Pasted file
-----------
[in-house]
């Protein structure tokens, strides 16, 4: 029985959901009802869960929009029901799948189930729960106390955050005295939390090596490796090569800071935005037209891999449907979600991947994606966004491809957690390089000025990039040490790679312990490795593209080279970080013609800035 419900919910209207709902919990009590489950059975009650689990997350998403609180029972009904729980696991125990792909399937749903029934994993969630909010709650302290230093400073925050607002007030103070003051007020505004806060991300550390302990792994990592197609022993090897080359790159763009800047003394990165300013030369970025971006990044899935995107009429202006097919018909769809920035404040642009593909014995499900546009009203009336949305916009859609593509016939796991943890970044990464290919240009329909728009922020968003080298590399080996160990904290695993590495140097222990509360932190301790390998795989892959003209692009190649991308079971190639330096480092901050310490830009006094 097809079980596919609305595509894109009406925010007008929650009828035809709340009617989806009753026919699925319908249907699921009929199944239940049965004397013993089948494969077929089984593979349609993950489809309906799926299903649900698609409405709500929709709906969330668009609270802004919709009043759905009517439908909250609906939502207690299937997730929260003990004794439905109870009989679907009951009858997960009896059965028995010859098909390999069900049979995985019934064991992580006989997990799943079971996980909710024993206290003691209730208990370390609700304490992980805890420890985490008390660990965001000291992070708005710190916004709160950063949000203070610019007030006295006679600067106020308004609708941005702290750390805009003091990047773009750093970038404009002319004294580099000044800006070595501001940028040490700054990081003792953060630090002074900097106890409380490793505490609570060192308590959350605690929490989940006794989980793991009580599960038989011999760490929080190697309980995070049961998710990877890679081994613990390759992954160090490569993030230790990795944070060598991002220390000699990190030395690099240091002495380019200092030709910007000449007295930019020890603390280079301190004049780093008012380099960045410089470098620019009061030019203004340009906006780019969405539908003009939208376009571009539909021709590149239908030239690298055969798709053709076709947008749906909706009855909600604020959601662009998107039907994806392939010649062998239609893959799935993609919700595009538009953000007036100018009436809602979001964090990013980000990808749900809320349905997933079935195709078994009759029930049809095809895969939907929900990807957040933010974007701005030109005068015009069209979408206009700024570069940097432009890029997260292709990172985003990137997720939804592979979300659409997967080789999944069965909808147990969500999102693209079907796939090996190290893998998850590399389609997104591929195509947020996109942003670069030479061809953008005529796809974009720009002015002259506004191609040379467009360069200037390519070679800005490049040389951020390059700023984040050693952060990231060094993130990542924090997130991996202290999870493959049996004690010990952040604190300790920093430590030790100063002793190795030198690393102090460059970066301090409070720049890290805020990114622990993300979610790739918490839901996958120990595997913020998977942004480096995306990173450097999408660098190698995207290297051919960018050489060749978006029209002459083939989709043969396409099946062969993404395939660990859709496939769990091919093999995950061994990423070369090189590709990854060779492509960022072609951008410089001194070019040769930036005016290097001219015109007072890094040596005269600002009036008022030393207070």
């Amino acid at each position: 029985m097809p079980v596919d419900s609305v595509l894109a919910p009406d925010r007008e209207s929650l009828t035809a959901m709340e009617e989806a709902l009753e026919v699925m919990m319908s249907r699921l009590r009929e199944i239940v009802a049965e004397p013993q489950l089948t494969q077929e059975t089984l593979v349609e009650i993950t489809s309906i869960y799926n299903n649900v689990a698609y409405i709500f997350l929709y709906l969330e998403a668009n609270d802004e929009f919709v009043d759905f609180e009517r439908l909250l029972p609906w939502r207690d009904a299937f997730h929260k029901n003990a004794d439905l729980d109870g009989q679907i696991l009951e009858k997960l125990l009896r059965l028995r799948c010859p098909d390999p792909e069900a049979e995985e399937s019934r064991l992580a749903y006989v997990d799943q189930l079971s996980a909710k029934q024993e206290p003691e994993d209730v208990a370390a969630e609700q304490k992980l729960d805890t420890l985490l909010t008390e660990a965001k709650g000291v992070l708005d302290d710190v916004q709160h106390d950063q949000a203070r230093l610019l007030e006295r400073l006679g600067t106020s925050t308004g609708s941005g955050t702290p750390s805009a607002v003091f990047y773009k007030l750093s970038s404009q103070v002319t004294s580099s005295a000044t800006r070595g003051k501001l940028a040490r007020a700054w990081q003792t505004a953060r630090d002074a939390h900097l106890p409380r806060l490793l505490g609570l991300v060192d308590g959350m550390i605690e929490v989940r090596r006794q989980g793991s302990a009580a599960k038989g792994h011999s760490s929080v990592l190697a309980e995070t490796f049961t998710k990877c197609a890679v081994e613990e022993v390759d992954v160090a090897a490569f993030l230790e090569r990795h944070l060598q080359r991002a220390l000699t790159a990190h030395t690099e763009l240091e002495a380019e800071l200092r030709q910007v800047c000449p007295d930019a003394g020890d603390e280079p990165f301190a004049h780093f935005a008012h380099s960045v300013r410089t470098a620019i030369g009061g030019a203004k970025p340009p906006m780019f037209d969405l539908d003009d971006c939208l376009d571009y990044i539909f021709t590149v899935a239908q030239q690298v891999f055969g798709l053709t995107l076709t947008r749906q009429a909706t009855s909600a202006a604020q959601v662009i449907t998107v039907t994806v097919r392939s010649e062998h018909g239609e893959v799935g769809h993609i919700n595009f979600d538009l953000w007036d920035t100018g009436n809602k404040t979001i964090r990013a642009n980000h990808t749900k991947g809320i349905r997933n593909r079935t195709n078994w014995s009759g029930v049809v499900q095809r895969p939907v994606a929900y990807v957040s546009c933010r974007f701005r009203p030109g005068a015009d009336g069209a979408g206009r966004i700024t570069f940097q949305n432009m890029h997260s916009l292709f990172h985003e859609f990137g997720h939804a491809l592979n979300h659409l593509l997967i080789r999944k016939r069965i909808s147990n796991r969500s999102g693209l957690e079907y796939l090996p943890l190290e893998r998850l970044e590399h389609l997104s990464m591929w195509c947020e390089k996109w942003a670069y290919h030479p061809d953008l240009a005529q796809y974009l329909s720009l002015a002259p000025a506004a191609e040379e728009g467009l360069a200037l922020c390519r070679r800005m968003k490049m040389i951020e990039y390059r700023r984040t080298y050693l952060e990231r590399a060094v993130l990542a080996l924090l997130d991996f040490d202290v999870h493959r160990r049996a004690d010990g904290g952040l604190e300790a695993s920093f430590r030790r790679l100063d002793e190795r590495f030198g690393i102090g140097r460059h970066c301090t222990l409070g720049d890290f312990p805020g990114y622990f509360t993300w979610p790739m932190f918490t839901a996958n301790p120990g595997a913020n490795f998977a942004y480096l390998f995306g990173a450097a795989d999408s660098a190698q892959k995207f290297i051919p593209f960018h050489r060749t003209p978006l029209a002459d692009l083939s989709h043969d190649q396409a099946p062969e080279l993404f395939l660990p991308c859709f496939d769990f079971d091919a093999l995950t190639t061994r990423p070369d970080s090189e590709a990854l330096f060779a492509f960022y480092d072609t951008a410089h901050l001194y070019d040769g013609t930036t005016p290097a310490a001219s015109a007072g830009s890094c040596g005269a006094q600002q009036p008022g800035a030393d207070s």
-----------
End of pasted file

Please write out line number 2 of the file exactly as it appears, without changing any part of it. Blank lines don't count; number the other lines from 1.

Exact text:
């Protein structure tokens, strides 16, 4: 029985959901009802869960929009029901799948189930729960106390955050005295939390090596490796090569800071935005037209891999449907979600991947994606966004491809957690390089000025990039040490790679312990490795593209080279970080013609800035 419900919910209207709902919990009590489950059975009650689990997350998403609180029972009904729980696991125990792909399937749903029934994993969630909010709650302290230093400073925050607002007030103070003051007020505004806060991300550390302990792994990592197609022993090897080359790159763009800047003394990165300013030369970025971006990044899935995107009429202006097919018909769809920035404040642009593909014995499900546009009203009336949305916009859609593509016939796991943890970044990464290919240009329909728009922020968003080298590399080996160990904290695993590495140097222990509360932190301790390998795989892959003209692009190649991308079971190639330096480092901050310490830009006094 097809079980596919609305595509894109009406925010007008929650009828035809709340009617989806009753026919699925319908249907699921009929199944239940049965004397013993089948494969077929089984593979349609993950489809309906799926299903649900698609409405709500929709709906969330668009609270802004919709009043759905009517439908909250609906939502207690299937997730929260003990004794439905109870009989679907009951009858997960009896059965028995010859098909390999069900049979995985019934064991992580006989997990799943079971996980909710024993206290003691209730208990370390609700304490992980805890420890985490008390660990965001000291992070708005710190916004709160950063949000203070610019007030006295006679600067106020308004609708941005702290750390805009003091990047773009750093970038404009002319004294580099000044800006070595501001940028040490700054990081003792953060630090002074900097106890409380490793505490609570060192308590959350605690929490989940006794989980793991009580599960038989011999760490929080190697309980995070049961998710990877890679081994613990390759992954160090490569993030230790990795944070060598991002220390000699990190030395690099240091002495380019200092030709910007000449007295930019020890603390280079301190004049780093008012380099960045410089470098620019009061030019203004340009906006780019969405539908003009939208376009571009539909021709590149239908030239690298055969798709053709076709947008749906909706009855909600604020959601662009998107039907994806392939010649062998239609893959799935993609919700595009538009953000007036100018009436809602979001964090990013980000990808749900809320349905997933079935195709078994009759029930049809095809895969939907929900990807957040933010974007701005030109005068015009069209979408206009700024570069940097432009890029997260292709990172985003990137997720939804592979979300659409997967080789999944069965909808147990969500999102693209079907796939090996190290893998998850590399389609997104591929195509947020996109942003670069030479061809953008005529796809974009720009002015002259506004191609040379467009360069200037390519070679800005490049040389951020390059700023984040050693952060990231060094993130990542924090997130991996202290999870493959049996004690010990952040604190300790920093430590030790100063002793190795030198690393102090460059970066301090409070720049890290805020990114622990993300979610790739918490839901996958120990595997913020998977942004480096995306990173450097999408660098190698995207290297051919960018050489060749978006029209002459083939989709043969396409099946062969993404395939660990859709496939769990091919093999995950061994990423070369090189590709990854060779492509960022072609951008410089001194070019040769930036005016290097001219015109007072890094040596005269600002009036008022030393207070």